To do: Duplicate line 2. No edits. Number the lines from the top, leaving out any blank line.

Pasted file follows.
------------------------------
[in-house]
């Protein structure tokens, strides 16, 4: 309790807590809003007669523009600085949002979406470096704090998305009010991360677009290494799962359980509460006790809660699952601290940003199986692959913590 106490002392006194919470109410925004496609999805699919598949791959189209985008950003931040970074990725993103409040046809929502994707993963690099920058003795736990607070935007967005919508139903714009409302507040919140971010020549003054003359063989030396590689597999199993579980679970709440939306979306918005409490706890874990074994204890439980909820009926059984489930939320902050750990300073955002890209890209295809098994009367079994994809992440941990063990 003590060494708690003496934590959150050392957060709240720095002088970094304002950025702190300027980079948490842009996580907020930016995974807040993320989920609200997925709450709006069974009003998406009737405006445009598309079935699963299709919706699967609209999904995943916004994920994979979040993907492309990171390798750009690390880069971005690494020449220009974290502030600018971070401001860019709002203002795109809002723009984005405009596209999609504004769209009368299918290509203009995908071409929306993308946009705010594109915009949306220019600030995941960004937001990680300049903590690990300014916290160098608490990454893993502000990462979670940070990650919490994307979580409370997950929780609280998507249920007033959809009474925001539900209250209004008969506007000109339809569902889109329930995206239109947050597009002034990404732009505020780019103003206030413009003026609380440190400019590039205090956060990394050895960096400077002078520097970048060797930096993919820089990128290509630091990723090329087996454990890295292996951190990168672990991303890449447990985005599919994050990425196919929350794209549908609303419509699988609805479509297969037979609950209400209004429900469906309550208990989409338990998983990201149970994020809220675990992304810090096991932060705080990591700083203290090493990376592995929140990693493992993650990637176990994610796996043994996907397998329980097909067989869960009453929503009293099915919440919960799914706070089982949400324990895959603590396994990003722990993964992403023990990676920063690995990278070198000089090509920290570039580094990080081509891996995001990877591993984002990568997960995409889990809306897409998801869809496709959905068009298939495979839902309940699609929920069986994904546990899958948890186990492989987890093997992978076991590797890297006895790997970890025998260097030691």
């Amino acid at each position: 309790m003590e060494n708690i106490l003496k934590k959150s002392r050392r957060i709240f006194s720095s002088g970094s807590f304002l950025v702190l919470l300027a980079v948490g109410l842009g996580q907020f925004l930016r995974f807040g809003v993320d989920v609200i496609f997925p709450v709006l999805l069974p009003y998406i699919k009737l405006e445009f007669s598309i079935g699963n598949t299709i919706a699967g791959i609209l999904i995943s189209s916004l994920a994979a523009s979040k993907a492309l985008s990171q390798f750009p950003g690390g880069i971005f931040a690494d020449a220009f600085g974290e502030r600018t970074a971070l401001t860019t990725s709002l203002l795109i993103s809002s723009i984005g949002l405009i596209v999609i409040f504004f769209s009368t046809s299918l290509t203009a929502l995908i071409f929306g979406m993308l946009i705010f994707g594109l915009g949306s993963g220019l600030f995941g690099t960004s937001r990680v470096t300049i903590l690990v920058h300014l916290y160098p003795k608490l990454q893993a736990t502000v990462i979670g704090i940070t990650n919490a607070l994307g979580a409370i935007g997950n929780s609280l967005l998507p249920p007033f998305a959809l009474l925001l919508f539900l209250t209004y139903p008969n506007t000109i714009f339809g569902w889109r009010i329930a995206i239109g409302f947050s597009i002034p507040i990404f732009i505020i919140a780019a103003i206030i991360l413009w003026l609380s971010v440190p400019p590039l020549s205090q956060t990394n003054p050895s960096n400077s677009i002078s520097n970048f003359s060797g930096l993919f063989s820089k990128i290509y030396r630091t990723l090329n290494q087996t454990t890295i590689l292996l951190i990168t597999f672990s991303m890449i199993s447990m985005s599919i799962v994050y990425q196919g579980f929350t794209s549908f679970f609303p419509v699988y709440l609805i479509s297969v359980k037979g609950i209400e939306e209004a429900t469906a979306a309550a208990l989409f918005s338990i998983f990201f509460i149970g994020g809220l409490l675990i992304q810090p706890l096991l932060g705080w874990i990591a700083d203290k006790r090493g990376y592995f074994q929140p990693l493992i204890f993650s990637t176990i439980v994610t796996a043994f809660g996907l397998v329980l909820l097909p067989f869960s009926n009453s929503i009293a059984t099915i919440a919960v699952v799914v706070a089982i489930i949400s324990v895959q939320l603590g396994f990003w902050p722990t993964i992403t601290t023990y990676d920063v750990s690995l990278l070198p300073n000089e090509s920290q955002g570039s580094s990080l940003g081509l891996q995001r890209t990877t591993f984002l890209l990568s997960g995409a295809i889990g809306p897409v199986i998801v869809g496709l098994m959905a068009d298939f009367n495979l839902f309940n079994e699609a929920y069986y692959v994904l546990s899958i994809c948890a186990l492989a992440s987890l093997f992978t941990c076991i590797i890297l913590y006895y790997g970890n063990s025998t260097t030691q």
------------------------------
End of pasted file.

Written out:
């Protein structure tokens, strides 16, 4: 309790807590809003007669523009600085949002979406470096704090998305009010991360677009290494799962359980509460006790809660699952601290940003199986692959913590 106490002392006194919470109410925004496609999805699919598949791959189209985008950003931040970074990725993103409040046809929502994707993963690099920058003795736990607070935007967005919508139903714009409302507040919140971010020549003054003359063989030396590689597999199993579980679970709440939306979306918005409490706890874990074994204890439980909820009926059984489930939320902050750990300073955002890209890209295809098994009367079994994809992440941990063990 003590060494708690003496934590959150050392957060709240720095002088970094304002950025702190300027980079948490842009996580907020930016995974807040993320989920609200997925709450709006069974009003998406009737405006445009598309079935699963299709919706699967609209999904995943916004994920994979979040993907492309990171390798750009690390880069971005690494020449220009974290502030600018971070401001860019709002203002795109809002723009984005405009596209999609504004769209009368299918290509203009995908071409929306993308946009705010594109915009949306220019600030995941960004937001990680300049903590690990300014916290160098608490990454893993502000990462979670940070990650919490994307979580409370997950929780609280998507249920007033959809009474925001539900209250209004008969506007000109339809569902889109329930995206239109947050597009002034990404732009505020780019103003206030413009003026609380440190400019590039205090956060990394050895960096400077002078520097970048060797930096993919820089990128290509630091990723090329087996454990890295292996951190990168672990991303890449447990985005599919994050990425196919929350794209549908609303419509699988609805479509297969037979609950209400209004429900469906309550208990989409338990998983990201149970994020809220675990992304810090096991932060705080990591700083203290090493990376592995929140990693493992993650990637176990994610796996043994996907397998329980097909067989869960009453929503009293099915919440919960799914706070089982949400324990895959603590396994990003722990993964992403023990990676920063690995990278070198000089090509920290570039580094990080081509891996995001990877591993984002990568997960995409889990809306897409998801869809496709959905068009298939495979839902309940699609929920069986994904546990899958948890186990492989987890093997992978076991590797890297006895790997970890025998260097030691």